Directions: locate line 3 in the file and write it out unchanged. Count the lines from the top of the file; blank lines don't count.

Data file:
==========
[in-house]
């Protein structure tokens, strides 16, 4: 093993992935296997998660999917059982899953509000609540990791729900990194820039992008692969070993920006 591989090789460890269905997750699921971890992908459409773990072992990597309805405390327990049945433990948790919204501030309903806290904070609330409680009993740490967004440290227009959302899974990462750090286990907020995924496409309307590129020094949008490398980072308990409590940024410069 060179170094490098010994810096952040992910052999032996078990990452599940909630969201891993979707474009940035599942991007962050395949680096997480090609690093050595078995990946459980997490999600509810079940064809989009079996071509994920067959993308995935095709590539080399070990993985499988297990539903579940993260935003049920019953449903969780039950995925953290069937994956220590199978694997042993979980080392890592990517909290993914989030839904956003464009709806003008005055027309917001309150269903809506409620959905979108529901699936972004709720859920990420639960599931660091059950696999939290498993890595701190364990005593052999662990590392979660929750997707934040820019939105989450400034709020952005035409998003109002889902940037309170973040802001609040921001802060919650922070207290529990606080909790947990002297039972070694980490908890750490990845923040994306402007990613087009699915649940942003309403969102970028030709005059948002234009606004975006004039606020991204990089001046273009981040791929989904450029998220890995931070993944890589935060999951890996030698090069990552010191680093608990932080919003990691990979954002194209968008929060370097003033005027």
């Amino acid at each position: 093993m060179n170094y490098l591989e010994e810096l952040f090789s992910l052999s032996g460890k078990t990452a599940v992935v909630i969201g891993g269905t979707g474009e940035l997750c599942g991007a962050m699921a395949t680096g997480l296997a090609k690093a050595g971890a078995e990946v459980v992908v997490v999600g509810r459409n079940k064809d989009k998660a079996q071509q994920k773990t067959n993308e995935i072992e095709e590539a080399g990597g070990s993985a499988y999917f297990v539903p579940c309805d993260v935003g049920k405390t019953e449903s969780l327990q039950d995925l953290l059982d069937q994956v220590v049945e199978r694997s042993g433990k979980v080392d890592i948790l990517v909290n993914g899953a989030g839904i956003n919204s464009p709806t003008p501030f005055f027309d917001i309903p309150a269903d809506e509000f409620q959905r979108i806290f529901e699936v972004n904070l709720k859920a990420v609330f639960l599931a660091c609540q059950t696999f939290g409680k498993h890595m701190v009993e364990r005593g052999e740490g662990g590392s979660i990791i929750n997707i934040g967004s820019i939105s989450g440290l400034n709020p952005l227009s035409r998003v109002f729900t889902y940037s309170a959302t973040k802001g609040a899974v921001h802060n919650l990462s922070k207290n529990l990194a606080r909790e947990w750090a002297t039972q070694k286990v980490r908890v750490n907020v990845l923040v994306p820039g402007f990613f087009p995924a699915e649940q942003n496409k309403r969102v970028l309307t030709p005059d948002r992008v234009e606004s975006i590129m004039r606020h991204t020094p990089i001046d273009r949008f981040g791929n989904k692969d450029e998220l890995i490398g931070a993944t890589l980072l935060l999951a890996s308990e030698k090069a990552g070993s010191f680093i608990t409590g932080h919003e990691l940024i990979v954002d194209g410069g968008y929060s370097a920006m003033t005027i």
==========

């Amino acid at each position: 093993m060179n170094y490098l591989e010994e810096l952040f090789s992910l052999s032996g460890k078990t990452a599940v992935v909630i969201g891993g269905t979707g474009e940035l997750c599942g991007a962050m699921a395949t680096g997480l296997a090609k690093a050595g971890a078995e990946v459980v992908v997490v999600g509810r459409n079940k064809d989009k998660a079996q071509q994920k773990t067959n993308e995935i072992e095709e590539a080399g990597g070990s993985a499988y999917f297990v539903p579940c309805d993260v935003g049920k405390t019953e449903s969780l327990q039950d995925l953290l059982d069937q994956v220590v049945e199978r694997s042993g433990k979980v080392d890592i948790l990517v909290n993914g899953a989030g839904i956003n919204s464009p709806t003008p501030f005055f027309d917001i309903p309150a269903d809506e509000f409620q959905r979108i806290f529901e699936v972004n904070l709720k859920a990420v609330f639960l599931a660091c609540q059950t696999f939290g409680k498993h890595m701190v009993e364990r005593g052999e740490g662990g590392s979660i990791i929750n997707i934040g967004s820019i939105s989450g440290l400034n709020p952005l227009s035409r998003v109002f729900t889902y940037s309170a959302t973040k802001g609040a899974v921001h802060n919650l990462s922070k207290n529990l990194a606080r909790e947990w750090a002297t039972q070694k286990v980490r908890v750490n907020v990845l923040v994306p820039g402007f990613f087009p995924a699915e649940q942003n496409k309403r969102v970028l309307t030709p005059d948002r992008v234009e606004s975006i590129m004039r606020h991204t020094p990089i001046d273009r949008f981040g791929n989904k692969d450029e998220l890995i490398g931070a993944t890589l980072l935060l999951a890996s308990e030698k090069a990552g070993s010191f680093i608990t409590g932080h919003e990691l940024i990979v954002d194209g410069g968008y929060s370097a920006m003033t005027i």